Indignation by Philip Roth
|Indignation by Philip Roth|
|Category: General Fiction|
|Reviewer: John Lloyd|
|Summary: A pleasant and slightly quirky tale of an awkward college student in early 1950s America. It might not be what the Roth fan was expecting, but I don't see any fault in that.|
|Buy? Yes||Borrow? Yes|
|Pages: 256||Date: August 2009|
It is 1951, and Marcus Messner is moving from being a son and apprenticed heir to a kosher butcher, to being a conscientious, hard-working and diligent college student. Very soon, however, he is moving to a different college hundreds of miles from his Newark home, to get away from his father's stifling concerns, which seem to border on paranoia. His new college has traditions, requirements, fraternities, girls, morals and rules that all serve as a trap for Marcus - he cannot understand them, and easily make him snap.
It's not all he ends up doing, however. In among his quoting Bertrand Russell and working himself up to a vomitous frenzy, reported dialogue shows him hammering desks, prodding at people and air with his fingers, and probably more. What we are dealing with, it seems, is an angry young man before his time.
What we are dealing with, it seems, is a slight comic campus novel - a genre that you would think has long gone. This is not all true, however. It's not slight - there are too many features, from generational post-WWII strife down, and far too much character in Marcus and others to warrant the description. It's not out of its time either, with some thematic concerns, and a lot of energy and freshness that makes it feel very modern.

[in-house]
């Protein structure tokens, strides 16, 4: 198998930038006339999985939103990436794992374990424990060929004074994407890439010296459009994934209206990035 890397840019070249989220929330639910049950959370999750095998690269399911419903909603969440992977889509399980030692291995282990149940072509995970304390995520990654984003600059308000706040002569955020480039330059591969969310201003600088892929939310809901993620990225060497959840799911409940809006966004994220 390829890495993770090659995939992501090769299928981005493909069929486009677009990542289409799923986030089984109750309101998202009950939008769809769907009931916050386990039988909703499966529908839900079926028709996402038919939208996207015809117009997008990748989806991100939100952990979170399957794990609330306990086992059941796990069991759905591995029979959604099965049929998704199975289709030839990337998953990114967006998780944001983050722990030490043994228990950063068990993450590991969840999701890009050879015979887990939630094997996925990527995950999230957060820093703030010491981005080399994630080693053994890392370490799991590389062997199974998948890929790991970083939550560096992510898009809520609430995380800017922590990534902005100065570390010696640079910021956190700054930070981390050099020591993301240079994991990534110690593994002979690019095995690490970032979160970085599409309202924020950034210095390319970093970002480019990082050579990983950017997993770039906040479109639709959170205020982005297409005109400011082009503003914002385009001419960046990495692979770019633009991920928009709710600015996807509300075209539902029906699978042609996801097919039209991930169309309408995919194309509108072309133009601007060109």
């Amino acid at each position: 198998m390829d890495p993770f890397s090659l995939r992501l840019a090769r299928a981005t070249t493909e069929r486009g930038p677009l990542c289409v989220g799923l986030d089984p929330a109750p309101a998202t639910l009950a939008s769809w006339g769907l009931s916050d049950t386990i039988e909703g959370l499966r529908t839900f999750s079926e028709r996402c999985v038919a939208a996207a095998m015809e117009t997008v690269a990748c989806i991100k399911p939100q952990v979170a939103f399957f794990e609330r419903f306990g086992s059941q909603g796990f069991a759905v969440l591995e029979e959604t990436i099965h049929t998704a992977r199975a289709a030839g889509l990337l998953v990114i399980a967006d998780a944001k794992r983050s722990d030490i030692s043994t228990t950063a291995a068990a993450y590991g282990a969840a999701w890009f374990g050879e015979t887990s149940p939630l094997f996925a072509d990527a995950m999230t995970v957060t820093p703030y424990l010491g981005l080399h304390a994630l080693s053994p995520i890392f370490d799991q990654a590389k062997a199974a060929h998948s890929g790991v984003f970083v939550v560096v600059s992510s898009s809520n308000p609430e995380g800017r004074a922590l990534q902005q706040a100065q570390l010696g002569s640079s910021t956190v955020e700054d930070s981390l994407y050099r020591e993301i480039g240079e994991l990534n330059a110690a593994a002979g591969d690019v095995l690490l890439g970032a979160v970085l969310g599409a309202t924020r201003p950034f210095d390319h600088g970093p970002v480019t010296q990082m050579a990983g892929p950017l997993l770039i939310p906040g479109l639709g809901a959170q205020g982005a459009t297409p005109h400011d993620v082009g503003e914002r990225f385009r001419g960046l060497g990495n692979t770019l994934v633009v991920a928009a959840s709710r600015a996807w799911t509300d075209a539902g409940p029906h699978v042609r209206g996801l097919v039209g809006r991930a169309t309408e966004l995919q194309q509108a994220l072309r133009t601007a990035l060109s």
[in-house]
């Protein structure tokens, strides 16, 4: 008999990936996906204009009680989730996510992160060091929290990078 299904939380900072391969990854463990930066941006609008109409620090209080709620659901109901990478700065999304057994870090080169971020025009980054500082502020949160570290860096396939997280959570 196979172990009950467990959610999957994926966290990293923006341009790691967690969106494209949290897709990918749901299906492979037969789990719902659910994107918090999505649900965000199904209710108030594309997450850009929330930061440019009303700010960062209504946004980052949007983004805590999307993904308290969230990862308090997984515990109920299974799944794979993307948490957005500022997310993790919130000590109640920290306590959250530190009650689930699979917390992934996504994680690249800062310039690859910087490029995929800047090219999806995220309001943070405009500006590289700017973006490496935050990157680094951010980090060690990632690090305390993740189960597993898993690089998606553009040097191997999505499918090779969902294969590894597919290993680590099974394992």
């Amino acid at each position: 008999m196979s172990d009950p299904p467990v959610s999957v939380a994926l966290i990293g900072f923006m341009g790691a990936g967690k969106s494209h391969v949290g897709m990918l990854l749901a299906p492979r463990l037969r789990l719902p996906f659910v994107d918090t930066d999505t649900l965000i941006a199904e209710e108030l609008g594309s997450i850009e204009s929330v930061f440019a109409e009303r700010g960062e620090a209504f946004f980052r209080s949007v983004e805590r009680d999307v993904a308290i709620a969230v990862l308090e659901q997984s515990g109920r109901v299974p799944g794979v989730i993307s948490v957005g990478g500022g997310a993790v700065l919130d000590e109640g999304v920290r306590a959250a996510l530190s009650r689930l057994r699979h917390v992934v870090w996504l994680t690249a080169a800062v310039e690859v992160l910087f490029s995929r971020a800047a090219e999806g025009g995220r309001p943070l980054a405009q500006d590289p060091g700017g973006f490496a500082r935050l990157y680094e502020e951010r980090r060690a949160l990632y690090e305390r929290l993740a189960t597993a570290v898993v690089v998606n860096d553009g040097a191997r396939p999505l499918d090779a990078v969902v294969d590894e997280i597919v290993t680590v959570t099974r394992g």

It certainly can be shelved as a campus novel, however, as, in a most pleasant way, it teaches us all we need to know about college life circa 1951, and drops in the history where relevant of those times - the evident demons both on campus and without its ivied walls, as the Korean war gets going, and all the young men hide from the dreaded C word.
It soon occurred to me this is one of those books that one can read either straight or funny. It will lose nothing, like the best of them, if one fails to read it as sarcastic, insincere and arch, and instead assume the narration is told with honesty, and give it a straight reading. Here, however, the character is too much of an unreliable narrator (even though he says often he will only do things well, if at all), and there is too much bordering on farce, and comedy of manners, for us to be mistaken for long. The author's intent is more than clear enough.
This then is a sprightly, lively work of fiction, with a very strong way under the skin of a rather weak character, which marked this out for me. It didn't leave me with the feeling this was a hundred per cent lifelike, but it was very likeable for all that. It looks a novella but reads like a novel, which I also enjoyed. It was my first Roth, and only proves my long-held theory that one should approach the works of classic authors like him through their more frivolous and quirky works to get the best entertainment.
I must thank Vintage Books' kind people for my review copy.
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